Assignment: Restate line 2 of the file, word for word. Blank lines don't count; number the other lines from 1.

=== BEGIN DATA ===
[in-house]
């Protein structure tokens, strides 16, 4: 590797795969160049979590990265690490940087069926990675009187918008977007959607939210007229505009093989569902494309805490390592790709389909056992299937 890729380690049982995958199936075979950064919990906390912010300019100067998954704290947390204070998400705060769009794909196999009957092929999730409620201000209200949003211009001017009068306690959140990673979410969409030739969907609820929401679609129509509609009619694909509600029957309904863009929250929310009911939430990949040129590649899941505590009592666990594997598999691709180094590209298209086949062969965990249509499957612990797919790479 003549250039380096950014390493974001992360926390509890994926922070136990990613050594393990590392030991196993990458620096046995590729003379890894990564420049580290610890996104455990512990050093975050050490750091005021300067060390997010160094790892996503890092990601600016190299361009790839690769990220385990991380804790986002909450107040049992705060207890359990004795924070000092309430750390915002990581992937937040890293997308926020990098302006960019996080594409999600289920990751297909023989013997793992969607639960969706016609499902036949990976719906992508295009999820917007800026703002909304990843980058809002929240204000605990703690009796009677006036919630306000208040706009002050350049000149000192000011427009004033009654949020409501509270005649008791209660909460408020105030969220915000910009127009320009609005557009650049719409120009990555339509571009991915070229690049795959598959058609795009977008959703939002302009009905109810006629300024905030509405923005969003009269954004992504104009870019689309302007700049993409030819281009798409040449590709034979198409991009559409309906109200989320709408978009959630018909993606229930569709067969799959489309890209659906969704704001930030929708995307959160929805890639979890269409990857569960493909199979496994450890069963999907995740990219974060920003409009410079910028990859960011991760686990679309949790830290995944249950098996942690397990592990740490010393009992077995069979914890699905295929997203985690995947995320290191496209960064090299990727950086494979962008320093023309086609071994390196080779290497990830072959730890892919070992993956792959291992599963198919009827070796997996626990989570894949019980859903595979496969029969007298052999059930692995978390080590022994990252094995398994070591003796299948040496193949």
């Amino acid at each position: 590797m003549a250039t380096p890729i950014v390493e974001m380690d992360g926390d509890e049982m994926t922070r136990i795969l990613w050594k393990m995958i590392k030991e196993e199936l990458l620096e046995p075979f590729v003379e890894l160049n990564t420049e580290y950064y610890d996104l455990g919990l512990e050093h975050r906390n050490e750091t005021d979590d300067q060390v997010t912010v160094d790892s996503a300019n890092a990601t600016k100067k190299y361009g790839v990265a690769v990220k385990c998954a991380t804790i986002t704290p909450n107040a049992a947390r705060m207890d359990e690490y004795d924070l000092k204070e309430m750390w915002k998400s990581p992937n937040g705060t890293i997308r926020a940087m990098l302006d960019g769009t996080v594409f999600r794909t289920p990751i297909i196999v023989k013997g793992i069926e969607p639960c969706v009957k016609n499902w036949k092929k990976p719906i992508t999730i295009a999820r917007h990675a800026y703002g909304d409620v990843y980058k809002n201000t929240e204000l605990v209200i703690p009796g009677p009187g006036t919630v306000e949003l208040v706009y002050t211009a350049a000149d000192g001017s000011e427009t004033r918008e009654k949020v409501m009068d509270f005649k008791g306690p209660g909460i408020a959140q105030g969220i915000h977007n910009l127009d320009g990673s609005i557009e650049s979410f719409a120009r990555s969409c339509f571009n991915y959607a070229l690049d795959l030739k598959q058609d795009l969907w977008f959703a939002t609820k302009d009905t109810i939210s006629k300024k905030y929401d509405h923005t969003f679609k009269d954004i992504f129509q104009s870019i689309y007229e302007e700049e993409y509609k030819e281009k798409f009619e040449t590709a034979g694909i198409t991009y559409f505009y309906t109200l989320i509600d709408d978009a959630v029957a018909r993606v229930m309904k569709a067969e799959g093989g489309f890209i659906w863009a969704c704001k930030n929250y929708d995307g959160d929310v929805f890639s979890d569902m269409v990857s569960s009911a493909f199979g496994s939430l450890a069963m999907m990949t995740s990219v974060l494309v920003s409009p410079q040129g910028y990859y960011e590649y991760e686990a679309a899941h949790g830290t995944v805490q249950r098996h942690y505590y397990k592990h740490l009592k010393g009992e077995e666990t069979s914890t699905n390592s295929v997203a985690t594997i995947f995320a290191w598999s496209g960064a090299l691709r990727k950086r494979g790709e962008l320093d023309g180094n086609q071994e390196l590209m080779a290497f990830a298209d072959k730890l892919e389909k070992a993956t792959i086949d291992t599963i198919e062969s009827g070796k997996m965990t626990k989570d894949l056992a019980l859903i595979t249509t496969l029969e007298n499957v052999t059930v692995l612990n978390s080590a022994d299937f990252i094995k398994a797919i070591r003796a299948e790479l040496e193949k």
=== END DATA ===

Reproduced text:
């Protein structure tokens, strides 16, 4: 590797795969160049979590990265690490940087069926990675009187918008977007959607939210007229505009093989569902494309805490390592790709389909056992299937 890729380690049982995958199936075979950064919990906390912010300019100067998954704290947390204070998400705060769009794909196999009957092929999730409620201000209200949003211009001017009068306690959140990673979410969409030739969907609820929401679609129509509609009619694909509600029957309904863009929250929310009911939430990949040129590649899941505590009592666990594997598999691709180094590209298209086949062969965990249509499957612990797919790479 003549250039380096950014390493974001992360926390509890994926922070136990990613050594393990590392030991196993990458620096046995590729003379890894990564420049580290610890996104455990512990050093975050050490750091005021300067060390997010160094790892996503890092990601600016190299361009790839690769990220385990991380804790986002909450107040049992705060207890359990004795924070000092309430750390915002990581992937937040890293997308926020990098302006960019996080594409999600289920990751297909023989013997793992969607639960969706016609499902036949990976719906992508295009999820917007800026703002909304990843980058809002929240204000605990703690009796009677006036919630306000208040706009002050350049000149000192000011427009004033009654949020409501509270005649008791209660909460408020105030969220915000910009127009320009609005557009650049719409120009990555339509571009991915070229690049795959598959058609795009977008959703939002302009009905109810006629300024905030509405923005969003009269954004992504104009870019689309302007700049993409030819281009798409040449590709034979198409991009559409309906109200989320709408978009959630018909993606229930569709067969799959489309890209659906969704704001930030929708995307959160929805890639979890269409990857569960493909199979496994450890069963999907995740990219974060920003409009410079910028990859960011991760686990679309949790830290995944249950098996942690397990592990740490010393009992077995069979914890699905295929997203985690995947995320290191496209960064090299990727950086494979962008320093023309086609071994390196080779290497990830072959730890892919070992993956792959291992599963198919009827070796997996626990989570894949019980859903595979496969029969007298052999059930692995978390080590022994990252094995398994070591003796299948040496193949």